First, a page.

NAHB analysis of the Survey of Construction (SOC) shows that 65% of all new single-family started in 2020 were built on slab foundations, followed by 22% with a full/partial basement and 12% with a crawl space. The gap between slab and full/partial basement foundation adoption rates is growing: the share of new homes built on slabs steadily increased from 46.0% in 2000 to 65% in 2020, while the share of new homes with basements dropped from 36.8% to 22%.
New homes with slab foundations are most common in the West South Central (95.7%), South Atlantic (79.4%), Pacific (67.7%), and Mountain (48.1%) divisions. These are most popular in the West South Central division where new single-family homes have been primarily constructed on slab foundations over the past ten years. A warmer climate makes building on slab more cost-effective, compared to full/partial basements. Slab foundations also need the least amount of maintenance in the long run. In the East South Central division, 43% of new homes started in 2020 had a crawl space and 38.0% were built on slabs.
There are large regional differences in foundation types across the nation. Homes in colder areas, where building codes normally require foundations to be built below the frost line, are predominately constructed with full or partial basements. The division with the highest share of full/partial basements in new homes is New England (79.8%), followed by the West North Central division (77.2 %), the Middle Atlantic division (69.5%), and the East North Central division (54.3%). In these divisions, full/partial basement foundations offer additional finished floor areas at a marginal increase of construction cost. The average area of finished basement was 1,156 sq. ft. in the East North Central division, 998 sq. ft. in the West North Central division, 921 sq. ft. in the Middle Atlantic, and 734 sq. ft. in New England. Nationwide, the average finished floor space of basements was 1,137 sq. ft. in 2020.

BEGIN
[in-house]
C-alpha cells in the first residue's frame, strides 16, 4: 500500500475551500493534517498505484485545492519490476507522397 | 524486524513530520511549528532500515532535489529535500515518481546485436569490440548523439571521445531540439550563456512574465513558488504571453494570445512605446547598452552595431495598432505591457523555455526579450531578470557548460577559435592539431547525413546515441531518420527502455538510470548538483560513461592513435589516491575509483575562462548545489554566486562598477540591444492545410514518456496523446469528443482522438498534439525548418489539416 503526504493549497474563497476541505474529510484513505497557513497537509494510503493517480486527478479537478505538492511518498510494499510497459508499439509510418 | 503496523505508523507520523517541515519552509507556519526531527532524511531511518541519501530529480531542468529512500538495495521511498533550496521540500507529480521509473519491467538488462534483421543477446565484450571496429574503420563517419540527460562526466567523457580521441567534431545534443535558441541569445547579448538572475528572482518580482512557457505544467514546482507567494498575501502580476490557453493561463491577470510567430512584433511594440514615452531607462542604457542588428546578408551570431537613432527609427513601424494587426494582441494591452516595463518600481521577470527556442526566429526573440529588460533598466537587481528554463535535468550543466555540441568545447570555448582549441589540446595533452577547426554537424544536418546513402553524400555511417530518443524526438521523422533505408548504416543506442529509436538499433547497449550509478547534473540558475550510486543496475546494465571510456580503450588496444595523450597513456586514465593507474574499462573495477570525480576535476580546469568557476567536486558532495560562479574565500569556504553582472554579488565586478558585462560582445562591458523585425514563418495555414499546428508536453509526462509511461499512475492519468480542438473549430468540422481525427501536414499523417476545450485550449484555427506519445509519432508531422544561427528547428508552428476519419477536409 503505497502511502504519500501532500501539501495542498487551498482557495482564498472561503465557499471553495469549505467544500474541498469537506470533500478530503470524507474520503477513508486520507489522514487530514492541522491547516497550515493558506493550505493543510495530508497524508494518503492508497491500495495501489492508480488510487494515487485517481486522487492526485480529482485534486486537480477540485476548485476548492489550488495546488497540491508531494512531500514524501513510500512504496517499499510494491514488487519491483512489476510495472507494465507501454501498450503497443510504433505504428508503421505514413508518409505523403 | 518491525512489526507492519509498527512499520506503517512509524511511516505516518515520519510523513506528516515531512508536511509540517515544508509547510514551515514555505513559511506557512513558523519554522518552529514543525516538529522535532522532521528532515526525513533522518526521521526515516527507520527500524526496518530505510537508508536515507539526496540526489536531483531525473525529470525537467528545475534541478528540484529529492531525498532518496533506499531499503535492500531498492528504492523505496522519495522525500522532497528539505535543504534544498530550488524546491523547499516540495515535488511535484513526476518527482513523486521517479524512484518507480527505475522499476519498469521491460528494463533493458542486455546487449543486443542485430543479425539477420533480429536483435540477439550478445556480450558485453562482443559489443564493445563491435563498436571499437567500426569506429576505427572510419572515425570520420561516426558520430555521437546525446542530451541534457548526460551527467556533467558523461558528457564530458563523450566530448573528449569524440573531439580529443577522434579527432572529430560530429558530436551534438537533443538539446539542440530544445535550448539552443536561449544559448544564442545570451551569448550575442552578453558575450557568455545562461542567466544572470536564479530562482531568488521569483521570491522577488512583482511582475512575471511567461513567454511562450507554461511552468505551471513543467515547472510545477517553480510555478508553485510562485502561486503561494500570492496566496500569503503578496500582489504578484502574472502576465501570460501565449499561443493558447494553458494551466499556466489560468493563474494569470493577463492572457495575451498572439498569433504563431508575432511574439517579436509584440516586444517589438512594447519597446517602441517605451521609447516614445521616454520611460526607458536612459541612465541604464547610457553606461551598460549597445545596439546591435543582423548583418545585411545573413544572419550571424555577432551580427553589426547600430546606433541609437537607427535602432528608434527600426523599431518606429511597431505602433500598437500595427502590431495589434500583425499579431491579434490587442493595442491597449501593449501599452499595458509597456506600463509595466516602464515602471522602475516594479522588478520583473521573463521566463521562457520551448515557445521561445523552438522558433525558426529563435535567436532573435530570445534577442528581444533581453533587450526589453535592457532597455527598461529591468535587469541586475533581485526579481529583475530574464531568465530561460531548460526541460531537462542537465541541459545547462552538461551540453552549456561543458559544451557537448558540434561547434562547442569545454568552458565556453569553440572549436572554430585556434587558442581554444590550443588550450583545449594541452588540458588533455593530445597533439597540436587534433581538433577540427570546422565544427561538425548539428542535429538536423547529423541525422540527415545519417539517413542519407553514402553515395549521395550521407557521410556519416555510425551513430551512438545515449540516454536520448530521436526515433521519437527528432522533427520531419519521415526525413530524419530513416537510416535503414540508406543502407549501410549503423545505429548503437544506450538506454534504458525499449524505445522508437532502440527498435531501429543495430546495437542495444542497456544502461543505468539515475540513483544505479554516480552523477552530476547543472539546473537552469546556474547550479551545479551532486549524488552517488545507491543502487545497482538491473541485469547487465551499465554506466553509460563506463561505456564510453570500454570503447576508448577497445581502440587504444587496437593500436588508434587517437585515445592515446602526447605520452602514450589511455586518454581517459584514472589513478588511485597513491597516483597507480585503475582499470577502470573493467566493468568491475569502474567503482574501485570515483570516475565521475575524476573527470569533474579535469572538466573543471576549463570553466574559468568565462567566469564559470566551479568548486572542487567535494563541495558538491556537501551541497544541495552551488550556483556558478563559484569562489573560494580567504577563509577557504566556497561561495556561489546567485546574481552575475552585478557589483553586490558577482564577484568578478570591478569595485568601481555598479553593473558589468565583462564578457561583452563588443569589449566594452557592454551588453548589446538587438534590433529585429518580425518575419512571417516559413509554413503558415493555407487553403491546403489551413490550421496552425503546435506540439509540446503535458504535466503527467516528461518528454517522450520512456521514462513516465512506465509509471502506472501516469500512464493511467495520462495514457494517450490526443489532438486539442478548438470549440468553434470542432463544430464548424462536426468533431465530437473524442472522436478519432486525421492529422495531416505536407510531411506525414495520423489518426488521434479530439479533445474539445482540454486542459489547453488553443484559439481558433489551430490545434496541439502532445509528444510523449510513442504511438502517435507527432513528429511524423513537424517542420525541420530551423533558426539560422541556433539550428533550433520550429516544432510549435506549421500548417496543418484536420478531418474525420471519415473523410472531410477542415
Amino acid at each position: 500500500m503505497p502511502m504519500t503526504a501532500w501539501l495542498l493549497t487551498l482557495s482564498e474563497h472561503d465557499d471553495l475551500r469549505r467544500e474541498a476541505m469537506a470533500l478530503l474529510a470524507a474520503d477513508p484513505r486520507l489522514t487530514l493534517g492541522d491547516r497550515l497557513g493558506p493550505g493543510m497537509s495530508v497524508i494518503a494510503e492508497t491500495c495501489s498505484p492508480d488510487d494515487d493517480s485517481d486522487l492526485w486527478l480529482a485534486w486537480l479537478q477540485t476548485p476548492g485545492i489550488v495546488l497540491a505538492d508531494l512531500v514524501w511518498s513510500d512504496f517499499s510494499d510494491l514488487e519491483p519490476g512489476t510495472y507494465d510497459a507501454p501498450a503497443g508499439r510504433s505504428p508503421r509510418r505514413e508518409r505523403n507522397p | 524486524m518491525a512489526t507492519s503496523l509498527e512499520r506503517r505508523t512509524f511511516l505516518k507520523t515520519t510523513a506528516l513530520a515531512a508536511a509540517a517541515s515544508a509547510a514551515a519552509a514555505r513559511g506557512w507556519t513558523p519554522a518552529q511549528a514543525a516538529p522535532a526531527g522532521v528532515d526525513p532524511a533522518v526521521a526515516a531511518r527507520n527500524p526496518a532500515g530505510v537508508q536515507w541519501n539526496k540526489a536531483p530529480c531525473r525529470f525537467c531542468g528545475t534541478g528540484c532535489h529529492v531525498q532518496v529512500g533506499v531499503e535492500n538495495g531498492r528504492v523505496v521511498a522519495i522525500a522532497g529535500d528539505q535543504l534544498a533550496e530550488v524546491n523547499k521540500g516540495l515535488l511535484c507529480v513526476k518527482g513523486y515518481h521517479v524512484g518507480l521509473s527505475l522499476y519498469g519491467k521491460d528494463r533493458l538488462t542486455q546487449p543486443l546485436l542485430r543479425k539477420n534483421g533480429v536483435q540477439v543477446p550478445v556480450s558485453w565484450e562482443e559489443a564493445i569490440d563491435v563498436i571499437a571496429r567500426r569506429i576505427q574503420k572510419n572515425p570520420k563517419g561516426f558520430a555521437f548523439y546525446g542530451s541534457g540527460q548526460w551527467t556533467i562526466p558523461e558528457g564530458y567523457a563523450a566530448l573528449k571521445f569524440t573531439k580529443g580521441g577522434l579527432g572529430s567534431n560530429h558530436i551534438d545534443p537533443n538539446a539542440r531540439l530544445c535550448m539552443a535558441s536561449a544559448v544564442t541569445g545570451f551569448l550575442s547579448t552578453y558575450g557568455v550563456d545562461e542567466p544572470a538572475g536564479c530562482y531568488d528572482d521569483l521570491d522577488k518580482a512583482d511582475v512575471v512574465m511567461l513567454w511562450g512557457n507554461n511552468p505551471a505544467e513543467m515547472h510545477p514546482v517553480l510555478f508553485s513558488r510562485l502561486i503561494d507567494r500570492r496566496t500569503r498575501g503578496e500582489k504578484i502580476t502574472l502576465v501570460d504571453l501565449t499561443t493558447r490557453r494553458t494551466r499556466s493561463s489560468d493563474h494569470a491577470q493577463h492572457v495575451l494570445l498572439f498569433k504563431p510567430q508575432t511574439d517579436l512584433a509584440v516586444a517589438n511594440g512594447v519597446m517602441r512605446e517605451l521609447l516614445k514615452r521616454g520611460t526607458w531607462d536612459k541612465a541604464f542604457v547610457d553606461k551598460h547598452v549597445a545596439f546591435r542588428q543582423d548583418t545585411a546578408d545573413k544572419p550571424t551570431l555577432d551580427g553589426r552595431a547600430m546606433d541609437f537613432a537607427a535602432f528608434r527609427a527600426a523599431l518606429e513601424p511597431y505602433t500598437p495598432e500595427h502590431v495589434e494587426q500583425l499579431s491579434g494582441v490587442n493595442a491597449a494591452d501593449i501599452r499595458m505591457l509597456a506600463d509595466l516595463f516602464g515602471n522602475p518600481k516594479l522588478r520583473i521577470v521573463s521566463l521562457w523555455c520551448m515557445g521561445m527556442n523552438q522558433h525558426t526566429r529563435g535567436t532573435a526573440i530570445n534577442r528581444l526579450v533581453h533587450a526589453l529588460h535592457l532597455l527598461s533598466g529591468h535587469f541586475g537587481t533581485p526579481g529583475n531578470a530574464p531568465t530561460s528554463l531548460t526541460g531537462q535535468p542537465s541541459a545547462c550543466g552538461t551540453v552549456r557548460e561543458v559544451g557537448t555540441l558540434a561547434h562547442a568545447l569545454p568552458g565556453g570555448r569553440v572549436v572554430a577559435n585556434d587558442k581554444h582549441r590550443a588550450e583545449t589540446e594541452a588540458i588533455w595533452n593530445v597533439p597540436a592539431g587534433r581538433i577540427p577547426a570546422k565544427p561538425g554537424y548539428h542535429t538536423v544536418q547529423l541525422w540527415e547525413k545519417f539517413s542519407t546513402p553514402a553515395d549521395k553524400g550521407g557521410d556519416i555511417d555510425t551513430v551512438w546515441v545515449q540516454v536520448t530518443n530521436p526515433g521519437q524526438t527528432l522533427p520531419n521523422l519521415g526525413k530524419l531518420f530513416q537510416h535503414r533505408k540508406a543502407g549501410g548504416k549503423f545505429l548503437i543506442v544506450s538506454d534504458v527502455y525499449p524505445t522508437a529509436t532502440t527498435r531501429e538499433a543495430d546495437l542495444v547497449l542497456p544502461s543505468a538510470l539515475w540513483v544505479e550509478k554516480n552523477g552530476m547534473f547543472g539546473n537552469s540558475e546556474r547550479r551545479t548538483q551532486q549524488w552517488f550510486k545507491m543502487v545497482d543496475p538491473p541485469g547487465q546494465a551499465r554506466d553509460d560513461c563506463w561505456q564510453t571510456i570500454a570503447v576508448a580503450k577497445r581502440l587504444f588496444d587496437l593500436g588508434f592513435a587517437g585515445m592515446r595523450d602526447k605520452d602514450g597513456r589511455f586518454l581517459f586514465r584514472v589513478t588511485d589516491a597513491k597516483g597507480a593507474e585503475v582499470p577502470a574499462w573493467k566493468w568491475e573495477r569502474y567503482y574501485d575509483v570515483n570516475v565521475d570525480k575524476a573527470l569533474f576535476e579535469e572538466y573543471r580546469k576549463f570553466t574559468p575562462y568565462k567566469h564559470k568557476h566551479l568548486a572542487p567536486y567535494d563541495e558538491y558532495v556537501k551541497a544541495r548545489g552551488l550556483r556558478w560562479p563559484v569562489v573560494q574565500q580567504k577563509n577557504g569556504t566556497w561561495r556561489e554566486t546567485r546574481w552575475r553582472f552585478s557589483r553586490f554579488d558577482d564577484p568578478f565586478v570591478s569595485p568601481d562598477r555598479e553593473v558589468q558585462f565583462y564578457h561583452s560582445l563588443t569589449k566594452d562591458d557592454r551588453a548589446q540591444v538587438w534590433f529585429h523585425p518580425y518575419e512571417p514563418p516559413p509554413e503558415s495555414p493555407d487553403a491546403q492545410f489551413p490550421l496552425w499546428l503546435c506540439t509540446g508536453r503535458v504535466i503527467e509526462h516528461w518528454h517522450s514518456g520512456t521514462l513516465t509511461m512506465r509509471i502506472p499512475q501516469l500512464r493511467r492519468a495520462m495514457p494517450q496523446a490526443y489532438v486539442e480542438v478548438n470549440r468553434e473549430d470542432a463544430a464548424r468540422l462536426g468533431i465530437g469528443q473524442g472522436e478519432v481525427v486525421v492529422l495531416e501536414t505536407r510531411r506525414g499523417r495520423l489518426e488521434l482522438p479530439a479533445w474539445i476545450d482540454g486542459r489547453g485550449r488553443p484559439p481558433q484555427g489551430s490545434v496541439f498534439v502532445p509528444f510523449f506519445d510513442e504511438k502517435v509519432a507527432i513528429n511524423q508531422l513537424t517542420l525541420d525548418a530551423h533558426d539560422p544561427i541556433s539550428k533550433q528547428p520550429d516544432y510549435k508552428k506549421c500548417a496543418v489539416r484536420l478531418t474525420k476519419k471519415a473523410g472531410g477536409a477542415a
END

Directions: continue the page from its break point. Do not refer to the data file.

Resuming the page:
Are the basements finished with a concrete floor? And isn’t that somewhat akin to a slab at ground level? But maybe also akin to an insulated crawl space (just a taller space, tall enough to be useable for living space)? The data is interesting; it would be helpful to learn why the slab is preferred. Less labor? Less expensive materials? Improvement in suitable floor coverings? Or other reasons that explain the dramatic increase.
I’d say its the stability of the structure and the number of foundation repairs that are made through the years. Slab with a turn down, (monolithic slab) is a far superior foundation and has many more times the strength than the footer and block or poured wall systems. Rebar and a solid foundation will very rarely require anything for 50+ years if done right. Look at everyones steps in these states that don’t do slabs. They all sink because they’re not tied in with bar and concrete. An all in one is not much more intensive but contractors have been cheap for far too long and the cost is relatively the same, cancels out pretty much.
What about slabs in earthquake prone areas?
We are looking for an area to purchase a new home with slab on grade foundation that has been built in the last 5 years in an high desert climate. We looked in the greater Denver area and it seems as though most everything is crawl space or full basement. In Boise, just about all newer homes are crawl space. The only place we’ve found is Arizona, but it’s just too hot. What other areas would you recommend we investigate?